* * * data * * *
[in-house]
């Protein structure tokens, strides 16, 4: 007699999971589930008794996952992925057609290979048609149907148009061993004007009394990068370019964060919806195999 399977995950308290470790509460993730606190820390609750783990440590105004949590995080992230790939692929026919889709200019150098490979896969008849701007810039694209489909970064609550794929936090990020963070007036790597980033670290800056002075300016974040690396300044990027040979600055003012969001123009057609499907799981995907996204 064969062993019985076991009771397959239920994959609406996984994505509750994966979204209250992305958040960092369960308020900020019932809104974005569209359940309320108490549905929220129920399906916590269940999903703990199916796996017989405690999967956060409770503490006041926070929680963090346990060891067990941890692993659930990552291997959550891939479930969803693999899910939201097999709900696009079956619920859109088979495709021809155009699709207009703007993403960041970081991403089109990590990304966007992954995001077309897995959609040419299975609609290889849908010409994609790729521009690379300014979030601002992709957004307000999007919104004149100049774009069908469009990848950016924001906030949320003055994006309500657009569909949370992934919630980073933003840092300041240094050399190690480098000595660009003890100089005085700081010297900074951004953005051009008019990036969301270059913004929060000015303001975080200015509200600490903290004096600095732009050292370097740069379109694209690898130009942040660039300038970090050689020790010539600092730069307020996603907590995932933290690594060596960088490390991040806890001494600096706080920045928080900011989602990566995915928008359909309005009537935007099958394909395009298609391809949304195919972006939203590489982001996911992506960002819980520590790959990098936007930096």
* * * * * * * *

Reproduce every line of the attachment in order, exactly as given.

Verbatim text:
[in-house]
């Protein structure tokens, strides 16, 4: 007699999971589930008794996952992925057609290979048609149907148009061993004007009394990068370019964060919806195999 399977995950308290470790509460993730606190820390609750783990440590105004949590995080992230790939692929026919889709200019150098490979896969008849701007810039694209489909970064609550794929936090990020963070007036790597980033670290800056002075300016974040690396300044990027040979600055003012969001123009057609499907799981995907996204 064969062993019985076991009771397959239920994959609406996984994505509750994966979204209250992305958040960092369960308020900020019932809104974005569209359940309320108490549905929220129920399906916590269940999903703990199916796996017989405690999967956060409770503490006041926070929680963090346990060891067990941890692993659930990552291997959550891939479930969803693999899910939201097999709900696009079956619920859109088979495709021809155009699709207009703007993403960041970081991403089109990590990304966007992954995001077309897995959609040419299975609609290889849908010409994609790729521009690379300014979030601002992709957004307000999007919104004149100049774009069908469009990848950016924001906030949320003055994006309500657009569909949370992934919630980073933003840092300041240094050399190690480098000595660009003890100089005085700081010297900074951004953005051009008019990036969301270059913004929060000015303001975080200015509200600490903290004096600095732009050292370097740069379109694209690898130009942040660039300038970090050689020790010539600092730069307020996603907590995932933290690594060596960088490390991040806890001494600096706080920045928080900011989602990566995915928008359909309005009537935007099958394909395009298609391809949304195919972006939203590489982001996911992506960002819980520590790959990098936007930096």